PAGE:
The Greatest Story Ever Told’s overture was supposed to seamlessly segue into the main title music similar to My Fair Lady’s overture. Of course, George Stevens replaced Alfred Newman’s intended overture/main title (which is on the CD of Newman’s score) with an excerpt from a later cue (“Who Do Men Say That I Am” or “Come Unto Me” to use its album title) which after a very brief pause goes into the album version of Newman’s main theme.

  49. Paul Rossen

    Has anyone mentioned the Goldsmith entr'acte to Wild Rovers?

    To the best of my knowledge, Wild Rovers has never been released on blu ray. However, the DVD does have an overture, intermission and entr'acte.

  50. Paul Rossen

    I did rent the Wild Rovers DVD some time ago. Don't recall an Overture but do recall the intermission and Entr'acte.

    Double checked and yes, the DVD contains the overture.

    Charles Smith

    Yep. It’s there.

    Thanks, I'll add it.

  51. I saw it listed but I never knew, did Apocalypse Now have an intermission? Even when I saw the 70mm version back in a late night screening in the 90s at Navy Pier in Chicago, it played straight through. I would assume after the boat massacre.

  52. Brian Husar

    I saw it listed but I never knew, did Apocalypse Now have an intermission? Even when I saw the 70mm version back in a late night screening in the 90s at Navy Pier in Chicago, it played straight through. I would assume after the boat massacre.

    I saw it in New York when it first opened and it had an intermission.

  53. ronston films – on the us dvds the end of Act one for Fall of Roman Empire and 55 days at peking is missing the intermission s;ug and accompanying music. both these short pieces are on various soundtrack cds and would be easy to add to the videos.

  54. Well clearly the fade to black before Do Lung was intended to be an intermission point. Perhaps an optional one originally but it was definitely required on Redux.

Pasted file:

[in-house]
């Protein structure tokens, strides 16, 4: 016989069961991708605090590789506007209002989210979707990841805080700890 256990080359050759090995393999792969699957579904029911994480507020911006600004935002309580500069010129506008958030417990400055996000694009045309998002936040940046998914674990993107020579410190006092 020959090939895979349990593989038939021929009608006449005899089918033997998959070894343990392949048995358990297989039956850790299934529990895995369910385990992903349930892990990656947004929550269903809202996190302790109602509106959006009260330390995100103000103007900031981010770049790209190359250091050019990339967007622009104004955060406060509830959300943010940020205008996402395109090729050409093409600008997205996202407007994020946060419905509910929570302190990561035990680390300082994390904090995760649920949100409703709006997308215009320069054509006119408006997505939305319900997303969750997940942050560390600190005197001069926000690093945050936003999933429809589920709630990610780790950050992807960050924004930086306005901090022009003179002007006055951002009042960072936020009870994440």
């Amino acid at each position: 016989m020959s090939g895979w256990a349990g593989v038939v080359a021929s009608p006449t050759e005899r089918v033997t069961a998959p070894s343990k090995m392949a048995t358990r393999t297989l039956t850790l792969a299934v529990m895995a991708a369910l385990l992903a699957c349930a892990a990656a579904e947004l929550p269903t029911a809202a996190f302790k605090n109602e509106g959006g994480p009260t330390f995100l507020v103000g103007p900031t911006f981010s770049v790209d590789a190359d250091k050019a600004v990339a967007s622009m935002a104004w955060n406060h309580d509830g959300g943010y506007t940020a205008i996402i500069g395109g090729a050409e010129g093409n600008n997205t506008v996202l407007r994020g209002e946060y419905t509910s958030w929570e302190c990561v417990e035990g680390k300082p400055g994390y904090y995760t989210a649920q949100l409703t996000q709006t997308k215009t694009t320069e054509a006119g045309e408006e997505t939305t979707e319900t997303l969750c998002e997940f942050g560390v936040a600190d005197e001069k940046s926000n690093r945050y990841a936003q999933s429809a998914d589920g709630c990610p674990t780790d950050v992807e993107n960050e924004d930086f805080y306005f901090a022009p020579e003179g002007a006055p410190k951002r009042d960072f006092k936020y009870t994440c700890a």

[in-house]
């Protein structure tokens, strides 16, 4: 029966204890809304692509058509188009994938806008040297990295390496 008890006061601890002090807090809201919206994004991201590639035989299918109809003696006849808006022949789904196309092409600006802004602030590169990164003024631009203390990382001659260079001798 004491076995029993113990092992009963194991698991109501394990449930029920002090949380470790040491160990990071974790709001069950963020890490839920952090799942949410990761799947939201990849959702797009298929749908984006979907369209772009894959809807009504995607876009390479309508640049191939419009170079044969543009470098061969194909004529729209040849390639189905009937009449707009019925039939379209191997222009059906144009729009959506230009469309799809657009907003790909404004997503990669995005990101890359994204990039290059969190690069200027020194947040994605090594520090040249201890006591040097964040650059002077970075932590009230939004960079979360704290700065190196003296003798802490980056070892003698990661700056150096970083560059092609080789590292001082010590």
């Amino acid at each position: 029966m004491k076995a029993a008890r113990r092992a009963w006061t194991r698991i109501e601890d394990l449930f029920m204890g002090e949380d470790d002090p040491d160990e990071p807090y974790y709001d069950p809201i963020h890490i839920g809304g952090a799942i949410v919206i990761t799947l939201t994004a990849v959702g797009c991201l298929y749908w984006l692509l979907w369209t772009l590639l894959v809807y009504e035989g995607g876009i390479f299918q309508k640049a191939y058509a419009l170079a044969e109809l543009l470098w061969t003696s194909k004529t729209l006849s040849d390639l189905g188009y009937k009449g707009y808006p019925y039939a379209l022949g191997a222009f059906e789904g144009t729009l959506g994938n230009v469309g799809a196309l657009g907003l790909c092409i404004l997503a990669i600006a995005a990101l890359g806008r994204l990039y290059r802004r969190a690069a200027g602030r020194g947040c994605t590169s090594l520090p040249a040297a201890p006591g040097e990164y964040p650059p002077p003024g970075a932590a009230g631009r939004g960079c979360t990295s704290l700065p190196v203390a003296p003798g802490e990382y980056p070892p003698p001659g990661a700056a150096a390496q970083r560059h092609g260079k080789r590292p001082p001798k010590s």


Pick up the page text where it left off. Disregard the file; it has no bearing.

EDIT: It appears this is the case. Either way the 15 seconds of black in between the Sampan Attack and Do Lung Bridge is meant to be an intermission.

  55. Paul Rossen

    Apocalypse Now did not have an intermission when I saw it during its original run in NY C Ziegfeld Theater.

    Well I could have sworn if did when I saw it there. Maybe memory is playing tricks on me. Anyone else see it there?

  56. Lord Dalek

    Well clearly the fade to black before Do Lung was intended to be an intermission point. Perhaps an optional one originally but it was definitely required on Redux.

    EDIT: It appears this is the case. Either way the 15 seconds of black in between the Sampan Attack and Do Lung Bridge is meant to be an intermission.

    That's where I do an intermission on Redux. It's obvious that an intermission should be at that point. Redux works with a 15 minute intermission at that point.

  57. Richard V

    I think 55 Days at Peking qualifies

    It's on the master list. It refers, of course, to the R2 (British) blu ray elease since it has never been issued on blu ray in the U.S. (R1).

  58. PMF

    Whenever we get Sweet Charity stateside, I sure do hope that Universal will reinstate its Entr'acte.
    Every drop of Ralph Burns work is a treasure.

    The laserdisc of Sweet Charity had Exit Music also. Oddly enough, the laserdisc of Thoroughly Modern Millie did NOT have Exit Music, but the DVD does.

  59. Most early sound Fox films included exit music which my wife and I called the musical coda to the film. I think it was a throwback to the time when live orchestras played during silent films and they played a while longer while the hall emptied out.

  60. A Streetcar Named Desire story. Sometime in the mid '90s, Dallas enjoyed a revival of Roadshow pictures, and I took my children to these so they could have the "Roadshow" experience, much as I had has as a child of the '50s. Curtains,overture, intermission, entr'acte, exit music. Everything! My son, who must have been about 14 at the time, hated overtures. He was fine with the rest of the experience. So we went to see Streetcar and I told him that at least he should be happy for there should be no overture. This print was running for a week at a first run theater; it was a pristine 35mm print. The curtains were closed and lo and behold!, an overture started playing, unmistakably Alex North's music. I groaned because I had just "broken" my promise to my son! Now, I had seen Streetcar many times in NYC in many prints but had never heard an overture or had heard OF an overture. But as the overture ended, the curtains parted and the familiar WB shield appeared and the familiar musical strains with it.